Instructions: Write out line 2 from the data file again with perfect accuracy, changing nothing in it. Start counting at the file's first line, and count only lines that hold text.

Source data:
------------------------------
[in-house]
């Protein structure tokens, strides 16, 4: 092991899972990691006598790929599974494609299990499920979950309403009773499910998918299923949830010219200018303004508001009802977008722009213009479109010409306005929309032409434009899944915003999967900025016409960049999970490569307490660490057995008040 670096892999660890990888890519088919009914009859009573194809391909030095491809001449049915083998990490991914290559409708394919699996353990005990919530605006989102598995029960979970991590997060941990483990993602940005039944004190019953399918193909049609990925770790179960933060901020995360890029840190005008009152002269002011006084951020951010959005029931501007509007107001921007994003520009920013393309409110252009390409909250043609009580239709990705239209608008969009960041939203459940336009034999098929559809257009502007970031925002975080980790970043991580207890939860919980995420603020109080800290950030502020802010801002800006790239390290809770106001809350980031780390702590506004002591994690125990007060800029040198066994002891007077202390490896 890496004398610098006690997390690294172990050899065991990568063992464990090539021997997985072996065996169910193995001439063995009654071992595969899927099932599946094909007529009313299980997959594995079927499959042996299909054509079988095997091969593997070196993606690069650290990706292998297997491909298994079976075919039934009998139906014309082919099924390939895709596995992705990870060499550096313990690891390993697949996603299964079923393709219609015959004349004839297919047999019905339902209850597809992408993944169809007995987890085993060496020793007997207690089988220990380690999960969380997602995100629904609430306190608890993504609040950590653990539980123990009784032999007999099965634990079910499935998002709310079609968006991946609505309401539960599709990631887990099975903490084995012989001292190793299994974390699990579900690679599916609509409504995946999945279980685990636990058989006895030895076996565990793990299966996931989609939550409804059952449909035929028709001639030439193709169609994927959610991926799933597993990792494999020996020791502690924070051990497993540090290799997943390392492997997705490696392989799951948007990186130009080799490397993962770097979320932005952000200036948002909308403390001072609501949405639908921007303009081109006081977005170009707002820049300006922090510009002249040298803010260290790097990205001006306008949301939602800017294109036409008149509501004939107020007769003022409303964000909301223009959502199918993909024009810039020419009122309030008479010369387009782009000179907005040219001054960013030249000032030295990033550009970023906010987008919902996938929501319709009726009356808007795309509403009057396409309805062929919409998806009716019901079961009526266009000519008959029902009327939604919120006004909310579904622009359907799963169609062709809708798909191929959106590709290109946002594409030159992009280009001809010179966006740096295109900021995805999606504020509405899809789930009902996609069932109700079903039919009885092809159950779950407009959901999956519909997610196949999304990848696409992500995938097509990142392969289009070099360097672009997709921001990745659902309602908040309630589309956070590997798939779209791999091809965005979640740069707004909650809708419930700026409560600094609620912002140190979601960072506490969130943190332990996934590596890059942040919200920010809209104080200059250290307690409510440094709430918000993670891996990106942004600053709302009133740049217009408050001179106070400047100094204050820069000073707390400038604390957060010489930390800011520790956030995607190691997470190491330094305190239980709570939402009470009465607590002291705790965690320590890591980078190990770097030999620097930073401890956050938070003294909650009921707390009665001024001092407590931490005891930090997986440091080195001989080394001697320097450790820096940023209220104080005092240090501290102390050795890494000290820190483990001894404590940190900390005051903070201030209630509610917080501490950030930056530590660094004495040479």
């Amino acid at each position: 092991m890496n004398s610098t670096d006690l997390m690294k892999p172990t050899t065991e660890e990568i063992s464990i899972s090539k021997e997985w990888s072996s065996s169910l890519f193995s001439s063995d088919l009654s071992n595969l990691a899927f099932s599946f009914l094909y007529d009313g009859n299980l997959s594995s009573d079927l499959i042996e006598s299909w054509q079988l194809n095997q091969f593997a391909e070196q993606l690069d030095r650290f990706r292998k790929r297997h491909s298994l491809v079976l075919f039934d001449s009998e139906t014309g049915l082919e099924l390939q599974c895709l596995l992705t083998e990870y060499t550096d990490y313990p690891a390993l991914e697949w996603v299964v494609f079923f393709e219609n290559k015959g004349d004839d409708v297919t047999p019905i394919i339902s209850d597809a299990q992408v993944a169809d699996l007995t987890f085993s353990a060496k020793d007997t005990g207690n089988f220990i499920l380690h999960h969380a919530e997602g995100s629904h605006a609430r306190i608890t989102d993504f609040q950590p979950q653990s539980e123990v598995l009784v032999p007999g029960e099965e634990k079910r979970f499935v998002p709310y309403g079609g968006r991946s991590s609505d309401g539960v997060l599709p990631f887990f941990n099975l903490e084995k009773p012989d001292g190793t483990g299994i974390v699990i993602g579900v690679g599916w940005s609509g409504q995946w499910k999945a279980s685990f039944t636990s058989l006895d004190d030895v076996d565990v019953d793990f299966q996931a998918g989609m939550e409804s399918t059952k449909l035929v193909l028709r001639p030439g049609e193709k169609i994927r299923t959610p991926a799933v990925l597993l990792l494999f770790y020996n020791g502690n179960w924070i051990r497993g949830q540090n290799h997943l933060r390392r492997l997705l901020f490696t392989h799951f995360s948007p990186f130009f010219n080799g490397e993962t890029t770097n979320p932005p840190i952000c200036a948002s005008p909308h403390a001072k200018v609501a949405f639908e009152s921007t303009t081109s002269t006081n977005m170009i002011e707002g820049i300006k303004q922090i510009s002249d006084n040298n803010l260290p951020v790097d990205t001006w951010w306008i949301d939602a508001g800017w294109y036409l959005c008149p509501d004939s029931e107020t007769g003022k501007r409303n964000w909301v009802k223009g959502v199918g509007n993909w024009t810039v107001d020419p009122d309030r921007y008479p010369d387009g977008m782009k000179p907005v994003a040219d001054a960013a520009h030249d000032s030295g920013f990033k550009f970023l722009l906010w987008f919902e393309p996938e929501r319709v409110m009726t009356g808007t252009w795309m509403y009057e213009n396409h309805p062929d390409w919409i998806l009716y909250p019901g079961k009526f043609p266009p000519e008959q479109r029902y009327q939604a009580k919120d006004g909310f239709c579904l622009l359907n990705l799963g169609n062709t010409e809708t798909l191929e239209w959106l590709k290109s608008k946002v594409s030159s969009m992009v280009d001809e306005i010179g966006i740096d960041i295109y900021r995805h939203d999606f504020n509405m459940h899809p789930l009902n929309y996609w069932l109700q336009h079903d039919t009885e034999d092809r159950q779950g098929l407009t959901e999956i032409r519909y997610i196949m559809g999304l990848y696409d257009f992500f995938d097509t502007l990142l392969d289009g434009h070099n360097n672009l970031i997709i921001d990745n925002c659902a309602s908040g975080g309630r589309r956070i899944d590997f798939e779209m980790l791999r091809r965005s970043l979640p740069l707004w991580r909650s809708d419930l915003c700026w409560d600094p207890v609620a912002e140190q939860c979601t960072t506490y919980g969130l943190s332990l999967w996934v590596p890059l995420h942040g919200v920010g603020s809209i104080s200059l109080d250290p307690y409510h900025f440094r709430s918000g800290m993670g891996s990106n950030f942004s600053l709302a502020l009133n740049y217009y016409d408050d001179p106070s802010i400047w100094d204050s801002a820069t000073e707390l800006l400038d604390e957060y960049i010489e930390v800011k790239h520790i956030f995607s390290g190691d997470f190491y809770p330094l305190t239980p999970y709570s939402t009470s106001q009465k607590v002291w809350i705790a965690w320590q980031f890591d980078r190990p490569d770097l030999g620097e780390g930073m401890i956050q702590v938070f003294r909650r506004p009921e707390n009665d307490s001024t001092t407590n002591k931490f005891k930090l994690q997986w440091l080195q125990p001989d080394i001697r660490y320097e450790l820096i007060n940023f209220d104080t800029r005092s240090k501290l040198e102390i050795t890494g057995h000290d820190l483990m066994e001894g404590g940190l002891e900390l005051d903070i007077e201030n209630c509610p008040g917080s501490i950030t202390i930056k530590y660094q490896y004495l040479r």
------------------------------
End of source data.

């Protein structure tokens, strides 16, 4: 092991899972990691006598790929599974494609299990499920979950309403009773499910998918299923949830010219200018303004508001009802977008722009213009479109010409306005929309032409434009899944915003999967900025016409960049999970490569307490660490057995008040 670096892999660890990888890519088919009914009859009573194809391909030095491809001449049915083998990490991914290559409708394919699996353990005990919530605006989102598995029960979970991590997060941990483990993602940005039944004190019953399918193909049609990925770790179960933060901020995360890029840190005008009152002269002011006084951020951010959005029931501007509007107001921007994003520009920013393309409110252009390409909250043609009580239709990705239209608008969009960041939203459940336009034999098929559809257009502007970031925002975080980790970043991580207890939860919980995420603020109080800290950030502020802010801002800006790239390290809770106001809350980031780390702590506004002591994690125990007060800029040198066994002891007077202390490896 890496004398610098006690997390690294172990050899065991990568063992464990090539021997997985072996065996169910193995001439063995009654071992595969899927099932599946094909007529009313299980997959594995079927499959042996299909054509079988095997091969593997070196993606690069650290990706292998297997491909298994079976075919039934009998139906014309082919099924390939895709596995992705990870060499550096313990690891390993697949996603299964079923393709219609015959004349004839297919047999019905339902209850597809992408993944169809007995987890085993060496020793007997207690089988220990380690999960969380997602995100629904609430306190608890993504609040950590653990539980123990009784032999007999099965634990079910499935998002709310079609968006991946609505309401539960599709990631887990099975903490084995012989001292190793299994974390699990579900690679599916609509409504995946999945279980685990636990058989006895030895076996565990793990299966996931989609939550409804059952449909035929028709001639030439193709169609994927959610991926799933597993990792494999020996020791502690924070051990497993540090290799997943390392492997997705490696392989799951948007990186130009080799490397993962770097979320932005952000200036948002909308403390001072609501949405639908921007303009081109006081977005170009707002820049300006922090510009002249040298803010260290790097990205001006306008949301939602800017294109036409008149509501004939107020007769003022409303964000909301223009959502199918993909024009810039020419009122309030008479010369387009782009000179907005040219001054960013030249000032030295990033550009970023906010987008919902996938929501319709009726009356808007795309509403009057396409309805062929919409998806009716019901079961009526266009000519008959029902009327939604919120006004909310579904622009359907799963169609062709809708798909191929959106590709290109946002594409030159992009280009001809010179966006740096295109900021995805999606504020509405899809789930009902996609069932109700079903039919009885092809159950779950407009959901999956519909997610196949999304990848696409992500995938097509990142392969289009070099360097672009997709921001990745659902309602908040309630589309956070590997798939779209791999091809965005979640740069707004909650809708419930700026409560600094609620912002140190979601960072506490969130943190332990996934590596890059942040919200920010809209104080200059250290307690409510440094709430918000993670891996990106942004600053709302009133740049217009408050001179106070400047100094204050820069000073707390400038604390957060010489930390800011520790956030995607190691997470190491330094305190239980709570939402009470009465607590002291705790965690320590890591980078190990770097030999620097930073401890956050938070003294909650009921707390009665001024001092407590931490005891930090997986440091080195001989080394001697320097450790820096940023209220104080005092240090501290102390050795890494000290820190483990001894404590940190900390005051903070201030209630509610917080501490950030930056530590660094004495040479």